Keyword: Language; Animal Communication
Link ID: 23662 - Posted: 05.26.2017

Gary Stix Illiterate women in northern Indian learned how to read and write in Hindi for six months after which they had reached a level comparable to a first-grader. Credit: Max Planck Institute for Human Cognitive and Brain Sciences The brain did not evolve to read. It uses the neural muscle of pre-existing visual and language processing areas to enable us to take in works by Tolstoy and Tom Clancy. Reading, of course, begins in the first years of schooling, a time when these brain regions are still in development. What happens, though, when an adult starts learning after the age of 30? A study published May 24 in Science Advances turned up a few unexpected findings. In the report, a broad-ranging group of researchers—from universities in Germany, India and the Netherlands—taught reading to 21 women, all about 30 years of age from near the city of Lucknow in northern India, comparing them to a placebo group of nine women. The majority of those who learned to read could not recognize a word of Hindi at the beginning of the study. After six months, the group had reached a first-grade proficiency level. When the researchers conducted brain scans—using functional magnetic resonance imaging—they were startled. Areas deep below the wrinkled surface, the cortex, in the brains of the new learners had changed. Their results surprised them because most reading-related brain activity was thought to involve the cortex. The new research may overturn this presumption and may pertain pertain to child learners as well. After being filtered through the eyes, visual information may move first to evolutionarily ancient brain regions before being relayed to the visual and language areas of the cortex typically associated with reading. © 2017 Scientific American

Keyword: Language
Link ID: 23661 - Posted: 05.25.2017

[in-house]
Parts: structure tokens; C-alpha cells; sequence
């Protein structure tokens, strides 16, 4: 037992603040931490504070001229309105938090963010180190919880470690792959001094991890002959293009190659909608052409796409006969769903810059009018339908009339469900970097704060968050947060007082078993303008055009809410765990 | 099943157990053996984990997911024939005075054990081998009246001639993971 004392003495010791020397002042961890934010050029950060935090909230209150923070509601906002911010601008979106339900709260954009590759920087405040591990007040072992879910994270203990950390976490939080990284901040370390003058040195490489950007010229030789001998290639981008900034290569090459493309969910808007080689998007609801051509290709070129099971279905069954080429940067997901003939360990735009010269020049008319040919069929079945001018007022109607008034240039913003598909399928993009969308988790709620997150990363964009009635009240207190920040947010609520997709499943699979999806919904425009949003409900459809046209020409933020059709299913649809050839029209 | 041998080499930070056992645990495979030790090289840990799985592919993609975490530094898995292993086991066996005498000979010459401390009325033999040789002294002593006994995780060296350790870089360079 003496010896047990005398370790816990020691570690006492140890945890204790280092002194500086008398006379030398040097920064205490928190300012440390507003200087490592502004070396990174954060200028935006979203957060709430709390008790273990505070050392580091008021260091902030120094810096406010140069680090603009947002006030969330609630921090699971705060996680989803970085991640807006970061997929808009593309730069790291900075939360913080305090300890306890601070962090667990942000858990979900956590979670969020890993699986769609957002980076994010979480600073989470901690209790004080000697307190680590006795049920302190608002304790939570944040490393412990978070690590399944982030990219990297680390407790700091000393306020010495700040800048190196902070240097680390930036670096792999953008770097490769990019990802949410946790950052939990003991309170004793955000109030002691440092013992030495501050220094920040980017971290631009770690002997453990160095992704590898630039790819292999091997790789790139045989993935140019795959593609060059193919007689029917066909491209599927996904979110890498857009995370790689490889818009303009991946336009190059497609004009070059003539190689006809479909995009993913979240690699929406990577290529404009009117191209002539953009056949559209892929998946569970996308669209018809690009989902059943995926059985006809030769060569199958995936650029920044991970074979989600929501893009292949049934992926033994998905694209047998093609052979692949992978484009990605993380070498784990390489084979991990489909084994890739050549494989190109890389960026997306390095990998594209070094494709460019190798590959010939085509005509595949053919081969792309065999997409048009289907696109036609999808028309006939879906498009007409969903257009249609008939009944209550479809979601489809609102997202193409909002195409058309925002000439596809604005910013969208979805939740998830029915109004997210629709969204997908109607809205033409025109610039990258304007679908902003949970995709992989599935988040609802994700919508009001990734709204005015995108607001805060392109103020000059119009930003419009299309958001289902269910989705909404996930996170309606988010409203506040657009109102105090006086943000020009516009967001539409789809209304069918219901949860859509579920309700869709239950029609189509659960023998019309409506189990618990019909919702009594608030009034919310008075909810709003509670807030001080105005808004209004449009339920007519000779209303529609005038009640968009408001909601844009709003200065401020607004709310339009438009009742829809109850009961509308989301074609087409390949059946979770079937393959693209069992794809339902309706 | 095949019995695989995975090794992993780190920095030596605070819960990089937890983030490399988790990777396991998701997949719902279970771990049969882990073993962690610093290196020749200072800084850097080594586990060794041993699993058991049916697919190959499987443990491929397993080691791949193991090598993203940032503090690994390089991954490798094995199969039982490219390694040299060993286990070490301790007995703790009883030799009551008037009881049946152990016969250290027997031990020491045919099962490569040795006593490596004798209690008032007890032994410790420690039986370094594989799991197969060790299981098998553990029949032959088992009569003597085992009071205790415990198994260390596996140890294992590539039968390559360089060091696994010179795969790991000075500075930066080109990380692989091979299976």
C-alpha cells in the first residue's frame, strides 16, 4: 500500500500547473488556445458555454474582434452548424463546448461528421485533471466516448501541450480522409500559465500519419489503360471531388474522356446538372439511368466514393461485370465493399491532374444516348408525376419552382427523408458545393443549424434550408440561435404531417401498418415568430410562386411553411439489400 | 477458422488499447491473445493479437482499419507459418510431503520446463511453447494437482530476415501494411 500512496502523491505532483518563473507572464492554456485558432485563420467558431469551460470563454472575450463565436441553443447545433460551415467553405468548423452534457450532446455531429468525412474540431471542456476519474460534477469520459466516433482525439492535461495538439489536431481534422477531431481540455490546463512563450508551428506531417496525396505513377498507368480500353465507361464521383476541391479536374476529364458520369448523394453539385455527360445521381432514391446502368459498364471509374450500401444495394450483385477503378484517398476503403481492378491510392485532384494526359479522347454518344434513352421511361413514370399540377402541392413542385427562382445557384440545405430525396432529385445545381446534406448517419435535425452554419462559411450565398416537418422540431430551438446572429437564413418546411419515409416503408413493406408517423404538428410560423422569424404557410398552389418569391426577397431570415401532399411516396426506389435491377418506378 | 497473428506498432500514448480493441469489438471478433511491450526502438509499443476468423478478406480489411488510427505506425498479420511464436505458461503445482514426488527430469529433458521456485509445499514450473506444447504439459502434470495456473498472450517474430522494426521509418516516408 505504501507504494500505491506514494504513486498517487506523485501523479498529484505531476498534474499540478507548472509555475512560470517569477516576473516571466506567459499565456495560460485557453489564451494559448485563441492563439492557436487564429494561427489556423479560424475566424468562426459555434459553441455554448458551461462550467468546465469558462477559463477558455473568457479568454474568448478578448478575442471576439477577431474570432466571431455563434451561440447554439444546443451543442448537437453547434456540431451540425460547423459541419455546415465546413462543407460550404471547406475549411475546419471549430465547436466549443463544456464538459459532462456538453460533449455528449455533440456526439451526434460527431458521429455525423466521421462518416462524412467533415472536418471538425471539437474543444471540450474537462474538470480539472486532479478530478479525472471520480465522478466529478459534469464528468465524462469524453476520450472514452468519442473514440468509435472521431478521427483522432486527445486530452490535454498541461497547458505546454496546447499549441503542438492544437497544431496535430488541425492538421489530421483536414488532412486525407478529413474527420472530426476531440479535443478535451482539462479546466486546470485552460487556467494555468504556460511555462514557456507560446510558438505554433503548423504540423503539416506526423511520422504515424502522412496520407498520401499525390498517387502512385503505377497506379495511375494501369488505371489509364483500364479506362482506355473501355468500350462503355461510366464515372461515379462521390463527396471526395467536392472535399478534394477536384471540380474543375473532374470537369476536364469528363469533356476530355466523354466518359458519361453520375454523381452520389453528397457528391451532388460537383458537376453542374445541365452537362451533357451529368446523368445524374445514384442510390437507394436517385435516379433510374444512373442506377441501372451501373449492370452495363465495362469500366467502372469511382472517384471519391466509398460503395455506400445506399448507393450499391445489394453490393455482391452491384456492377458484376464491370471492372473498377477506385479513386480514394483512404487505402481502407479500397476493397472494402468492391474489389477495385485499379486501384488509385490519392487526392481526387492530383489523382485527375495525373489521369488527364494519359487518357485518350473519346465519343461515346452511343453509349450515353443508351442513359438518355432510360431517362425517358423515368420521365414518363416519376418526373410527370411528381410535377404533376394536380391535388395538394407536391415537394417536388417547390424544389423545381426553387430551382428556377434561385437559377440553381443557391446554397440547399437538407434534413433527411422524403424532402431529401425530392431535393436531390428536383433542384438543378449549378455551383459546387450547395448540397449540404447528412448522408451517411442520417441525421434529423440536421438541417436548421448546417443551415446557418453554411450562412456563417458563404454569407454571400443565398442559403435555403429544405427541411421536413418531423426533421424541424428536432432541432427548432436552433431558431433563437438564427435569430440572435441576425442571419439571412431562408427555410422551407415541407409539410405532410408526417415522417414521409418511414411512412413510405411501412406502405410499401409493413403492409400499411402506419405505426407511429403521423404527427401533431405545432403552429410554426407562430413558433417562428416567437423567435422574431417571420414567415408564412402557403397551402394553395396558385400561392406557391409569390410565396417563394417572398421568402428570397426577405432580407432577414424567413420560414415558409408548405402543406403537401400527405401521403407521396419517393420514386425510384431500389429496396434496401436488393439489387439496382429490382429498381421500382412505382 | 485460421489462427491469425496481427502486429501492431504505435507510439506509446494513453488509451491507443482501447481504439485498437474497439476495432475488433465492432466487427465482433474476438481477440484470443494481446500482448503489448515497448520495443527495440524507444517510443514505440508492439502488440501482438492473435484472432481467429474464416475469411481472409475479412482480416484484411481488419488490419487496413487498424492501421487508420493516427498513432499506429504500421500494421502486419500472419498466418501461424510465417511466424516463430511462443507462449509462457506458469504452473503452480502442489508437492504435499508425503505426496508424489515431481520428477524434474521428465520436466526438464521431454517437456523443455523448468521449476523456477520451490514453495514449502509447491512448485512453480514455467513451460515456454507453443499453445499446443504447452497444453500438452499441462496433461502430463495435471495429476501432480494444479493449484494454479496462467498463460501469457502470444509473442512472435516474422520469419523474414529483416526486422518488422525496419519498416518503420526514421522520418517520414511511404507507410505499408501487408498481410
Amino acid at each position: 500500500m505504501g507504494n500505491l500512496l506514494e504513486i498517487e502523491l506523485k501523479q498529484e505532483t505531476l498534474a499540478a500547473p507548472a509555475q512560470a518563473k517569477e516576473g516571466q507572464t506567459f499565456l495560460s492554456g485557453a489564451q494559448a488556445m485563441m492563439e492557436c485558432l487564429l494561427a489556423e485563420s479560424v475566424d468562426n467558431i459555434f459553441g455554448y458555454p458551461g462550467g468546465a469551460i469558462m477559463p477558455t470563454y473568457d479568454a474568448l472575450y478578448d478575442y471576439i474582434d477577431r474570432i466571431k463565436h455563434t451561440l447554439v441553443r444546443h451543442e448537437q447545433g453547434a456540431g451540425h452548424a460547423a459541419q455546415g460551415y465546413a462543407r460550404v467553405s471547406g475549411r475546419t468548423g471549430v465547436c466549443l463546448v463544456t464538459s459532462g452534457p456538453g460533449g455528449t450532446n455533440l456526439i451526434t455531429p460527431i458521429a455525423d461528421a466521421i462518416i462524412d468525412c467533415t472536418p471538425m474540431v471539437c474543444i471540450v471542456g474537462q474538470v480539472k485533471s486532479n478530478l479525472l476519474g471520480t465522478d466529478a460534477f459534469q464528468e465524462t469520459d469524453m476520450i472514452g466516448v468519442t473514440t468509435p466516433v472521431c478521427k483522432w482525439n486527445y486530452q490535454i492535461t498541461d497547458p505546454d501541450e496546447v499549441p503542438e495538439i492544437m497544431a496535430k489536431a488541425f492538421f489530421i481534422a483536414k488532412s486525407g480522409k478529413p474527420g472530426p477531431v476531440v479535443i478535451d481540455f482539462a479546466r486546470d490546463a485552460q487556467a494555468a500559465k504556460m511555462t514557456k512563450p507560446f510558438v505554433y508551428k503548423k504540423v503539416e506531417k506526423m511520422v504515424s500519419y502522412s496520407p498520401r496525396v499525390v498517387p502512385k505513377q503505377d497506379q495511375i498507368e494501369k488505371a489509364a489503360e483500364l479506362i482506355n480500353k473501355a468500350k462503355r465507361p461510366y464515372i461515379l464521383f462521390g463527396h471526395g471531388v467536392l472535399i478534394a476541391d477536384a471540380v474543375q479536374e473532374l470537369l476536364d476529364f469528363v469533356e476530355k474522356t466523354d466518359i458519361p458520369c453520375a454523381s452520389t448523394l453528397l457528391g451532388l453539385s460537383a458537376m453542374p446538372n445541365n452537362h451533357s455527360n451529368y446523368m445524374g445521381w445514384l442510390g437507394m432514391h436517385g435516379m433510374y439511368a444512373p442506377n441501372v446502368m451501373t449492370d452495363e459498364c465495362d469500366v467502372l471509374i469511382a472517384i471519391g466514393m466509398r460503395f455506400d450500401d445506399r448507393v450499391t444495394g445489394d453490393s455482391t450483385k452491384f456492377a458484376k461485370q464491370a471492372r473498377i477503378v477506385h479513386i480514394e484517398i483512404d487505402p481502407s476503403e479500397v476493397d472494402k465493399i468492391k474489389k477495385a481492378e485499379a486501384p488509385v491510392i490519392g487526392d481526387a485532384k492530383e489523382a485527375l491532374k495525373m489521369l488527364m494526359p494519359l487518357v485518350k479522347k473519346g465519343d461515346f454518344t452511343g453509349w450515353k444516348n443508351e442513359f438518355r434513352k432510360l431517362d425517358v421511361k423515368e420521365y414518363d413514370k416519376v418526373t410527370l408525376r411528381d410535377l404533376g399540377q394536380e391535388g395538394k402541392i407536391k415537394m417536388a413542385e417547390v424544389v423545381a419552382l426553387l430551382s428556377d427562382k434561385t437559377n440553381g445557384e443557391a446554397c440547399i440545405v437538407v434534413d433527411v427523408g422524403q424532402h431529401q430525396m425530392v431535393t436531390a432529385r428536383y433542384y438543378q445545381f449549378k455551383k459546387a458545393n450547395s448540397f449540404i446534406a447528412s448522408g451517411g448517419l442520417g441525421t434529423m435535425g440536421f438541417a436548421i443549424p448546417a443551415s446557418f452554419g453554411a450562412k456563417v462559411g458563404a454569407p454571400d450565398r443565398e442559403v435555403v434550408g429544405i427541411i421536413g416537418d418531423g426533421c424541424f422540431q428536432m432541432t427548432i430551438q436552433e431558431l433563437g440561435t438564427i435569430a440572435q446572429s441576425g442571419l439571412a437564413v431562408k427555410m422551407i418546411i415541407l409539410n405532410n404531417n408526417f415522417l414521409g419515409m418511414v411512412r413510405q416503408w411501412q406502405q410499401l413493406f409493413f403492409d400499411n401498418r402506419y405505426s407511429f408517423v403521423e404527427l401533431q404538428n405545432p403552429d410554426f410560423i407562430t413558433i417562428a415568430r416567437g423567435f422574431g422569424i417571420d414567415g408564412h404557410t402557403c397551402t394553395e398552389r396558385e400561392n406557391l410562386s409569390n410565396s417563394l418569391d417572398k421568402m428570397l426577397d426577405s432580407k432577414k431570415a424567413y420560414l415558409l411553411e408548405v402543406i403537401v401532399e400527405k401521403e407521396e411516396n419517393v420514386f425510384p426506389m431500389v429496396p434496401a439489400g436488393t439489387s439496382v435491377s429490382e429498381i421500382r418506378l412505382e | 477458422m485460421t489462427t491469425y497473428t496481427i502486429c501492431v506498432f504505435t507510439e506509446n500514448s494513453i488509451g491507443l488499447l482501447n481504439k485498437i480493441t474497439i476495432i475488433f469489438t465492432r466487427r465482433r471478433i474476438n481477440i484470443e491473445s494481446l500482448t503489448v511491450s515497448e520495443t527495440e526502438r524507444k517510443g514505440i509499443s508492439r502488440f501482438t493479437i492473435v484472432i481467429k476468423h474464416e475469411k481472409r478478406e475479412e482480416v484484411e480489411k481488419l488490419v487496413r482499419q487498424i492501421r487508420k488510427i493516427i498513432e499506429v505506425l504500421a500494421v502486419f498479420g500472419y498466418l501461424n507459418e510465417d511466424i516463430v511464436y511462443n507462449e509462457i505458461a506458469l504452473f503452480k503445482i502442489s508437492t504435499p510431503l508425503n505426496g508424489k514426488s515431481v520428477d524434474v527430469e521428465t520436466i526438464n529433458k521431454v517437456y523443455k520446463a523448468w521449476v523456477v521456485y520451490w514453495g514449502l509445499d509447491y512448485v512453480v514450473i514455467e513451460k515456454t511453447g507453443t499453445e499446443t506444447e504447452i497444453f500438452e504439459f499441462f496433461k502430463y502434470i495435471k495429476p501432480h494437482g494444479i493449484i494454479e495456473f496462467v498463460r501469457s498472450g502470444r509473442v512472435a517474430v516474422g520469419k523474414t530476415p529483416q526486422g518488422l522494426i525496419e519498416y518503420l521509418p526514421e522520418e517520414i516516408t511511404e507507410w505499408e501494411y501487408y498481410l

James Gorman Darwin’s finches, those little birds in the Galápagos with beaks of different sizes and shapes, were instrumental in the development of the theory of evolution. Similar birds had large and small beaks and beaks in between, all related to what kinds of insects and seeds they ate. From one ancestor, it seemed, different adaptations to the environment had evolved, giving the birds that adapted a survival edge in a particular ecological niche — evolution by natural selection. Biologists who came later went on to identify the genetic changes that had produced different beak shapes. Now another group of finch-like birds has provided a similar example, but of a different kind of evolution, one driven not by the demands of the environment, but by the demands of female birds. Their preferences in color and pattern caused the evolution of different species of seedeater, all with the same behavior and diet, but with males that look different. That’s a process called sexual selection, which Darwin also wrote about. Leonardo Campagna, a researcher at Cornell University and the Cornell Lab of Ornithology, and a group of scientists from the United States and South America investigated nine species of southern capuchino seedeaters, doing full genomes for each one and reported their findings in Science Advances. They found that the DNA of all the species is remarkably similar, as are the birds. All the females look alike and all of the species feed on grass seeds plucked from grass stalks of living plants. Only the males are different. They have a wide variety of colorations and their courting songs are also distinct. Dr. Campagna and the other researchers found that differences between species DNA were all minimal, ranging from as little as 0.03 percent to as great as 0.3 percent. All the species showed variation in the same area, DNA that appeared to have a role in regulating genes for the pigment melanin. © 2017 The New York Times Company